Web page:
• [0144]
    It is noted that in one embodiment of operating the programmable connection, the programming of the phase-change programmable connection from a high resistance state to a low resistance state may use a slower trailing edge turn-off relative to the trailing edge turn-off edge rate for programming the programmable connection from its low resistance state to its high resistance state.
  • [0145]
    While providing a separate driver for each interconnect line allows optimizing the driver size and programming method, another embodiment may use an existing logic gate output driver to drive a line either low or high. In such applications, an extra (overriding) input may be provided to such logic gates as will be apparent to those familiar with the art, such as the Z input shown. Accordingly, programming may be done with an adjusted power supply voltage where current is limited appropriately by the internal output driver resistance and dV/dI of the phase-change material, using a higher VP for reset and lower VP for set, the line to be connected to the driving logic gate still selected to the opposite power supply by the selection driver shown.
  • [0146]
    For larger gate count circuits or those with a large number of cross-points of interconnect lines, leakage may be reduced by biasing the circuit for normal operation at a lower voltage relative to the threshold voltage, Vth, of the phase-change material. For example, to minimize battery leakage, the operating voltage may be less than half Vth. Or, for further reduction, a standby mode may be provided wherein the operating voltage is reduced to be less than half Vth, or even zero.
  • [0147]
    The resistance of the reset phase-change memory is non-linear. Hence, leakage is further reduced even more than a proportionate reduction in power supply because cross-points biased at a lower voltage also have a relatively higher resistance. Since the cross-point is a more like a resistor than a transistor like current source, leakage is reduced by lowering voltage. Accumulated over many open cross-connects that are programmed to be open, battery drain may be reduced by increasing resistance or lowering voltage.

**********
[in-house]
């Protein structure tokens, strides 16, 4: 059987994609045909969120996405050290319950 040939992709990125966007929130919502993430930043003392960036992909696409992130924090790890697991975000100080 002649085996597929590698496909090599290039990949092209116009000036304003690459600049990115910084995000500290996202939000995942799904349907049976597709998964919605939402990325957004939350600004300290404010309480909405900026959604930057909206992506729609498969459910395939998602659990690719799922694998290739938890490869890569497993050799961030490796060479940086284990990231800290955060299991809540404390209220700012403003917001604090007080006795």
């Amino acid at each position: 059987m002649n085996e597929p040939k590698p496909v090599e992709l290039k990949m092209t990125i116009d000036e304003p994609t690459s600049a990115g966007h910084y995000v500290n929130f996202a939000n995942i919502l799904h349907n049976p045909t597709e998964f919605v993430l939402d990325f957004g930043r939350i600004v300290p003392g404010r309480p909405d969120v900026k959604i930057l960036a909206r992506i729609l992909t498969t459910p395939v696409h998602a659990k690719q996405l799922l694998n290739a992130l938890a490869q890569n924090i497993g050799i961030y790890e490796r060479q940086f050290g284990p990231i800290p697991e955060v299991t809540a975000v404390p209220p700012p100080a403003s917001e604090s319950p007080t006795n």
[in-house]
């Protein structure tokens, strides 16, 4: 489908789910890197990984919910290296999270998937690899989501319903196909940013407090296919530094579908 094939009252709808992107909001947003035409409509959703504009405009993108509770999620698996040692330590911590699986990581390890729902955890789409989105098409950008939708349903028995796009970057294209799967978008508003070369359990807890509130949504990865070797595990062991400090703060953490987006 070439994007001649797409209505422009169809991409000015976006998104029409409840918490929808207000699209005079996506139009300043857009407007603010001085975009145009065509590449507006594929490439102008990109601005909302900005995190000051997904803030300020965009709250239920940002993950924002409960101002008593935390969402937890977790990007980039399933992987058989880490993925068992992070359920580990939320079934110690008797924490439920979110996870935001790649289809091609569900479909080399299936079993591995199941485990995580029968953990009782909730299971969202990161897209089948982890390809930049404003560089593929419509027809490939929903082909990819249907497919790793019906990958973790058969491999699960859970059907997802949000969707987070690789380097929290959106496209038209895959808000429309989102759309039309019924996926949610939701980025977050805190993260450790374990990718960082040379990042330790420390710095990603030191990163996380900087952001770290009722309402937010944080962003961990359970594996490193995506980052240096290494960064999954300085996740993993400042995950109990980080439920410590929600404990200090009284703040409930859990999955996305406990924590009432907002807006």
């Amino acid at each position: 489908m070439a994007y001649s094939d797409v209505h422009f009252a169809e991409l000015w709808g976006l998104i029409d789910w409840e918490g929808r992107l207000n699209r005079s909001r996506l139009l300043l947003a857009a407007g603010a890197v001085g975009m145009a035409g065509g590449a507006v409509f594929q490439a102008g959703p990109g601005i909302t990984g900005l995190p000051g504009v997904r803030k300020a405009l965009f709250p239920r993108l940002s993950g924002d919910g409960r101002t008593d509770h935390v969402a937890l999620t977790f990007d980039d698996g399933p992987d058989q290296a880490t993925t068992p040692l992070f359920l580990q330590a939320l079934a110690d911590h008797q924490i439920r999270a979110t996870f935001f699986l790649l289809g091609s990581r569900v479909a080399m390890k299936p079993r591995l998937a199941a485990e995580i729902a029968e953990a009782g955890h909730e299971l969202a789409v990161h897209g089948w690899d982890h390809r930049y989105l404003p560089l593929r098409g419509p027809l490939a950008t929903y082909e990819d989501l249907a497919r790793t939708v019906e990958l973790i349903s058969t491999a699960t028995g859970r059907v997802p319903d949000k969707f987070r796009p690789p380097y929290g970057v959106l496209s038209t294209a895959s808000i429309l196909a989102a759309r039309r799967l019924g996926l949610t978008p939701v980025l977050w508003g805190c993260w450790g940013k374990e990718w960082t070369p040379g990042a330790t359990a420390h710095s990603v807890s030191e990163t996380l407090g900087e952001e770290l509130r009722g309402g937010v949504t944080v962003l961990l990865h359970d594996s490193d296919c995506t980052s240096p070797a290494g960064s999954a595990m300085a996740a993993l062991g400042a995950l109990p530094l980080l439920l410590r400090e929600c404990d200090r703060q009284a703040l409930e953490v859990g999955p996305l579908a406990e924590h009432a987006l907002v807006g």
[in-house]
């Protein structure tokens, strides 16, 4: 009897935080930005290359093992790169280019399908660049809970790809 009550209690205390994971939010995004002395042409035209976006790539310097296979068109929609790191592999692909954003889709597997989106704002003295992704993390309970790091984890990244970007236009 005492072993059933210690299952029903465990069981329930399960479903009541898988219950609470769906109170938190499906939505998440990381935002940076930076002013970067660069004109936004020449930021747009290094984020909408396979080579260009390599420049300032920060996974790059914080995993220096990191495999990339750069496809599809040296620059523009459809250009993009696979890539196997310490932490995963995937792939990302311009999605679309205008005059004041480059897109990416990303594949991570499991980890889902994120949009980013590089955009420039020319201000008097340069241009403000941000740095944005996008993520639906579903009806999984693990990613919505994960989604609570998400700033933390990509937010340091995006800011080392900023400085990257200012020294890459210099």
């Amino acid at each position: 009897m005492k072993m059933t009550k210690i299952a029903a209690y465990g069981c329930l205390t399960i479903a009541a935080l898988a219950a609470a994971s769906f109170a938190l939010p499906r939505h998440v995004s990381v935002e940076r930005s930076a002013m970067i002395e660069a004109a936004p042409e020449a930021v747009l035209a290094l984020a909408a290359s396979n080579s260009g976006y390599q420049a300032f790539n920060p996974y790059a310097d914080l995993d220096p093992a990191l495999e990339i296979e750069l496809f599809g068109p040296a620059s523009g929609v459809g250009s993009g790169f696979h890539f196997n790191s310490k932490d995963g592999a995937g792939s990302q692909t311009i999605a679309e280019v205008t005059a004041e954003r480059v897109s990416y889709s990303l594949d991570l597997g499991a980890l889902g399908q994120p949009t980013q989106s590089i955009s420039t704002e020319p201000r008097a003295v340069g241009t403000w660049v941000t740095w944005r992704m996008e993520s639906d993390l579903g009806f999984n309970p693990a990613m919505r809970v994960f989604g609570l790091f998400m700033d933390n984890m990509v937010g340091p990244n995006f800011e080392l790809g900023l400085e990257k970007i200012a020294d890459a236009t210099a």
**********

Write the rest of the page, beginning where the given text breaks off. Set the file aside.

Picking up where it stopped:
• [0148]
    Although the present invention has been described above with a certain degree of particularity with reference to preferred embodiments thereof, it should be understood that various changes in the form and details as well as other embodiments are possible. For example, the cross-point cells can be wired in parallel to reduce set resistance. Moreover, it will be apparent to those reasonably skilled in the art that the additional features providing further advantages are not essential for carrying out the invention, and may be omitted or replaced with different features more advantageous for a particular application. A person skilled in the art may apply to the solution described above many modifications and alterations all of which, however, are included within the scope of protection of the invention as defined by the claims herein.
  • [0149]